Thanks in part to a major injury, the Los Angeles Clippers' season came to a disappointing end in the NBA playoffs.
It might be the end of an era in Los Angeles, as Chris Paul, Blake Griffin and J.J. Redick, among others, all could become free agents this summer.
The biggest change in L.A. this summer, however, should come at the top. Here are three major moves the Clippers can make to try to alleviate their postseason curse.
Fire Doc Rivers
All indications are this move is off the table. Clippers owner Steve Ballmer has faith in Rivers as both a coach and a front-office executive, especially now that he has help from Lawrence Frank on the latter front.
And if that's the case, Los Angeles must be fine with constant underachievement.
The game has passed Rivers by as a coach. He relied on Tom Thibodeau's defense and his personal connection to Kevin Garnett and Paul Pierce to lead the Celtics to a championship before joining the Clippers, and he never added to his repertoire.
Then, he became the team's de facto GM and slipped further as a coach, while his poor roster-building doomed the team to repeated early postseason exits.
Even worse, Rivers wasn't able to form that same bond with Los Angeles' Big Three. He's never made this team better than the sum of its parts, which is his most important job as head coach.
Now, since Ballmer trusts Rivers, we're probably not getting rid of him completely even in the best-case scenario. That's fine. We can work with this.
The Clippers have Frank as executive vice president of basketball operations. We can hand him the major basketball decisions, promote Rivers to a position consulting on the organization's operations on a higher level and replace him on the bench. Everybody wins!
Jeff Van Gundy is out there just waiting for an opportunity to show off everything he's learned by watching the NBA from afar for the past decade. I'd trust him to take this team to the promised land over Rivers in a heartbeat.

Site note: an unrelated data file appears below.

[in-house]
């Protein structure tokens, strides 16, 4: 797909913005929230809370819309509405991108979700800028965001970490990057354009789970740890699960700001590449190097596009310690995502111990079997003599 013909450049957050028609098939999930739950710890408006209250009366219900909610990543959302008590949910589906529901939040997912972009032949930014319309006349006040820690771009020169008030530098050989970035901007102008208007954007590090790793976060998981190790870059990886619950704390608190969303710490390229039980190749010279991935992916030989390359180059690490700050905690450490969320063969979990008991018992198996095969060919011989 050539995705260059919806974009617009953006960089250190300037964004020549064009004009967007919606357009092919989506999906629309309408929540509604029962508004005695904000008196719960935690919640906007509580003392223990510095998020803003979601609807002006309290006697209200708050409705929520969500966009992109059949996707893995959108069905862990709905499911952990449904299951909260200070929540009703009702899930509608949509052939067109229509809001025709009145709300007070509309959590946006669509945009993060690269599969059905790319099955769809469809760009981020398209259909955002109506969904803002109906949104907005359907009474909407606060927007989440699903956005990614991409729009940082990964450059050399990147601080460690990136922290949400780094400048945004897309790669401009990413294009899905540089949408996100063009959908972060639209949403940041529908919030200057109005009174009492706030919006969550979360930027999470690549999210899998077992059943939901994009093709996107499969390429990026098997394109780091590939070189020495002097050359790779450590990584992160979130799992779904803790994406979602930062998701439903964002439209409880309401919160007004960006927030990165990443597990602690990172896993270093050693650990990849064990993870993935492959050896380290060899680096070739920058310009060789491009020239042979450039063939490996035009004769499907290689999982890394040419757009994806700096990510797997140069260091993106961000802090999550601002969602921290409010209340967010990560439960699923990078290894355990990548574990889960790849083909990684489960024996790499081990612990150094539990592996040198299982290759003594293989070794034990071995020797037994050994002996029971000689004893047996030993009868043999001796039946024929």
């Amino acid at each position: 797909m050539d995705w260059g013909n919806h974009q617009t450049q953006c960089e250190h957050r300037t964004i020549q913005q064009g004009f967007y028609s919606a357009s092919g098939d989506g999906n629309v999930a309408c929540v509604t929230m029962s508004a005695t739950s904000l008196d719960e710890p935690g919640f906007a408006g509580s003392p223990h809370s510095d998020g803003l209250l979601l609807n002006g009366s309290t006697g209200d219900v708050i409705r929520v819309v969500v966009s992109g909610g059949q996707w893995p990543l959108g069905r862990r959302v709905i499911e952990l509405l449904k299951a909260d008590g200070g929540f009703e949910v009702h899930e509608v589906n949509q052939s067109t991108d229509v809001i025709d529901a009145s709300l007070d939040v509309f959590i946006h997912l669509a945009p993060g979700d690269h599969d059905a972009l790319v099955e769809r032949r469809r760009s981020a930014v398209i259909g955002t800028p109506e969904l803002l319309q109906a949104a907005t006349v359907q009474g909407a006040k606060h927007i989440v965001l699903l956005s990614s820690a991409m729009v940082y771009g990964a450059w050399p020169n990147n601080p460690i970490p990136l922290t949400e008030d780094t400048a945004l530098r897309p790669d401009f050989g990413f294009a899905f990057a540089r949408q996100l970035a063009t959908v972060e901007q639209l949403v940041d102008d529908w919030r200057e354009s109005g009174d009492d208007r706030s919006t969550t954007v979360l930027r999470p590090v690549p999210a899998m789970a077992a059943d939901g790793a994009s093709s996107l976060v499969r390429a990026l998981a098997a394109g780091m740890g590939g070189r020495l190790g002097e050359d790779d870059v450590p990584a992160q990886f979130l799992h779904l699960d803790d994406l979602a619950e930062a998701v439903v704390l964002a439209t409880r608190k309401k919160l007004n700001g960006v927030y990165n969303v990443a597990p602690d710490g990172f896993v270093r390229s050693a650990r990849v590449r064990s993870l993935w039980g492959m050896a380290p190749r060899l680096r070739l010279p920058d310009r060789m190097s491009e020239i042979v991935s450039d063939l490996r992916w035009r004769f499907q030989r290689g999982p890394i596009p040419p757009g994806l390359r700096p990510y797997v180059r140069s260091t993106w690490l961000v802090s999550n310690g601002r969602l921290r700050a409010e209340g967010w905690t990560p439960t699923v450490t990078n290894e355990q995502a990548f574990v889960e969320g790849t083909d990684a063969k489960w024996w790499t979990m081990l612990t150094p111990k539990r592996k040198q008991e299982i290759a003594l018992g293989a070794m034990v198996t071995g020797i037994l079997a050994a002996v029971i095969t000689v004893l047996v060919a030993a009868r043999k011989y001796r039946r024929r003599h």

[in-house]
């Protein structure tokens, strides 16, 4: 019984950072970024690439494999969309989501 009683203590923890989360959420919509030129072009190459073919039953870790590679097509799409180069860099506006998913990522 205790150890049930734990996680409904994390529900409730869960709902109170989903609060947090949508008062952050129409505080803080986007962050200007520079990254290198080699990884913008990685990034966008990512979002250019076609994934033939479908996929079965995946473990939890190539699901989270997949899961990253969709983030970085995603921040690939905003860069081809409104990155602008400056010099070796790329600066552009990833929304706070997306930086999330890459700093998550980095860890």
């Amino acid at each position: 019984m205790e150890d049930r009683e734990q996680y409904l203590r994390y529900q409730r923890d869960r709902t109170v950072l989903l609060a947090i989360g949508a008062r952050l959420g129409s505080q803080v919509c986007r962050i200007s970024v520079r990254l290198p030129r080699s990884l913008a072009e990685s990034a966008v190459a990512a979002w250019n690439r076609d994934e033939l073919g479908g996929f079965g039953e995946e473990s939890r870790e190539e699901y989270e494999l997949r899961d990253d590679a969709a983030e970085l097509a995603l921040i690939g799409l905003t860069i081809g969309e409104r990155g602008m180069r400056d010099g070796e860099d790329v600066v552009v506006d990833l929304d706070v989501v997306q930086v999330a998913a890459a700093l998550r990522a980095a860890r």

Of course he is; that deal is roughly $50 million more than any other team can offer, and Paul loves the city.
And for their part, the Clippers have to ensure CP3 retires in L.A. He's the superstar keeping this team relevant and in Finals contention, even as it fails to meet expectations. If the Clippers let Paul go, they're deciding to implode the whole thing.
Re-signing J.J. Redick would be nice, too, but Paul is the alpha and the omega for Los Angeles. No matter what the Clippers want to do with their remaining free agents, the point guard has to be back next season.
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Re-sign Blake Griffin, but be ready to trade him
A core of Paul and DeAndre Jordan is enough to keep the Clippers relevant. Add shooters around those two, and you have a potential title contender.
Griffin is the big question mark. The Clippers could let him walk and free up a bit of cap space, but it's probably not enough to add the kind of players they need to take the next step. That's doubly true if Rivers stays in a decision-making role.
Some have suggested a sign-and-trade with the Pacers for Paul George. There's little incentive for Griffin to agree to such a move, however, since the new NBA rules offer no advantage for a free agent in a sign-and-trade unless his preferred destination is over the salary cap.
We're guessing Griffin doesn't really want to go to a George-less Pacers team, so that's out. A sign-and-trade to the Knicks for Carmelo Anthony could work, although it seems rather unlikely as well.
The long-term move for the Clippers is to bring Griffin back. For how long remains to be seen. He'd be eligible for a trade before next year's deadline, at which point L.A. could offer him for George or Melo, assuming they don't move this offseason.
Or the Clippers could get creative and move Griffin for a package of several players and picks, trying to balance competing for the remainder of Paul's peak with being able to stay competitive for years to come.
Either way, Griffin has the most value to Los Angeles if he's back next season. After that, anything is possible.